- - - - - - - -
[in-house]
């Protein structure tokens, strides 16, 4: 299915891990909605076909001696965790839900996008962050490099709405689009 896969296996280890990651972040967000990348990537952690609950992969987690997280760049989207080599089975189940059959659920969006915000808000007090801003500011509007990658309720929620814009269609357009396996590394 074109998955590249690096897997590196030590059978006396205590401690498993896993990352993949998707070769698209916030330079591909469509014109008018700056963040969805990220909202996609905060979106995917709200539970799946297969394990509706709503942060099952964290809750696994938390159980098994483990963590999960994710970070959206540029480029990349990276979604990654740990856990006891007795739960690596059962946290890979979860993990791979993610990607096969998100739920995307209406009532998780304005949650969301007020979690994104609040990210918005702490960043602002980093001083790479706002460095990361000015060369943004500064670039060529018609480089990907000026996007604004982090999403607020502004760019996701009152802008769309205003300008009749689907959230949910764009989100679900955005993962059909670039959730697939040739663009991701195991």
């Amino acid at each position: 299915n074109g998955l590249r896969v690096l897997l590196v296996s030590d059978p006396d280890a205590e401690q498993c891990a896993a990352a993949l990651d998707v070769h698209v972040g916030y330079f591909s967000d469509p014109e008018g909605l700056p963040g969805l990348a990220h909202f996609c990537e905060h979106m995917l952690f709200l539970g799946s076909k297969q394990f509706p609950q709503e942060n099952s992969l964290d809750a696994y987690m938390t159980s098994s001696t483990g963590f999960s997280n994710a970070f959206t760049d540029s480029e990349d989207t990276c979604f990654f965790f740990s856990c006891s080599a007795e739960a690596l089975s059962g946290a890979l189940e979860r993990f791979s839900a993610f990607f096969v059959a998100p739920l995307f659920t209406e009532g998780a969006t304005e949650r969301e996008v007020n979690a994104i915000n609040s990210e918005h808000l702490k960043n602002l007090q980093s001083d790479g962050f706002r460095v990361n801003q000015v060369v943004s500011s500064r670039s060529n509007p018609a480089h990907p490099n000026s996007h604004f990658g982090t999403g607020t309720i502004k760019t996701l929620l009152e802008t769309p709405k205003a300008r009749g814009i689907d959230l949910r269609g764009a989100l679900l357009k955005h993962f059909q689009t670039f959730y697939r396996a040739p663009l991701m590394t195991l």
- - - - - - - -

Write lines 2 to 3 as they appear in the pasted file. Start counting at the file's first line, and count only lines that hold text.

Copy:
């Protein structure tokens, strides 16, 4: 299915891990909605076909001696965790839900996008962050490099709405689009 896969296996280890990651972040967000990348990537952690609950992969987690997280760049989207080599089975189940059959659920969006915000808000007090801003500011509007990658309720929620814009269609357009396996590394 074109998955590249690096897997590196030590059978006396205590401690498993896993990352993949998707070769698209916030330079591909469509014109008018700056963040969805990220909202996609905060979106995917709200539970799946297969394990509706709503942060099952964290809750696994938390159980098994483990963590999960994710970070959206540029480029990349990276979604990654740990856990006891007795739960690596059962946290890979979860993990791979993610990607096969998100739920995307209406009532998780304005949650969301007020979690994104609040990210918005702490960043602002980093001083790479706002460095990361000015060369943004500064670039060529018609480089990907000026996007604004982090999403607020502004760019996701009152802008769309205003300008009749689907959230949910764009989100679900955005993962059909670039959730697939040739663009991701195991």
């Amino acid at each position: 299915n074109g998955l590249r896969v690096l897997l590196v296996s030590d059978p006396d280890a205590e401690q498993c891990a896993a990352a993949l990651d998707v070769h698209v972040g916030y330079f591909s967000d469509p014109e008018g909605l700056p963040g969805l990348a990220h909202f996609c990537e905060h979106m995917l952690f709200l539970g799946s076909k297969q394990f509706p609950q709503e942060n099952s992969l964290d809750a696994y987690m938390t159980s098994s001696t483990g963590f999960s997280n994710a970070f959206t760049d540029s480029e990349d989207t990276c979604f990654f965790f740990s856990c006891s080599a007795e739960a690596l089975s059962g946290a890979l189940e979860r993990f791979s839900a993610f990607f096969v059959a998100p739920l995307f659920t209406e009532g998780a969006t304005e949650r969301e996008v007020n979690a994104i915000n609040s990210e918005h808000l702490k960043n602002l007090q980093s001083d790479g962050f706002r460095v990361n801003q000015v060369v943004s500011s500064r670039s060529n509007p018609a480089h990907p490099n000026s996007h604004f990658g982090t999403g607020t309720i502004k760019t996701l929620l009152e802008t769309p709405k205003a300008r009749g814009i689907d959230l949910r269609g764009a989100l679900l357009k955005h993962f059909q689009t670039f959730y697939r396996a040739p663009l991701m590394t195991l």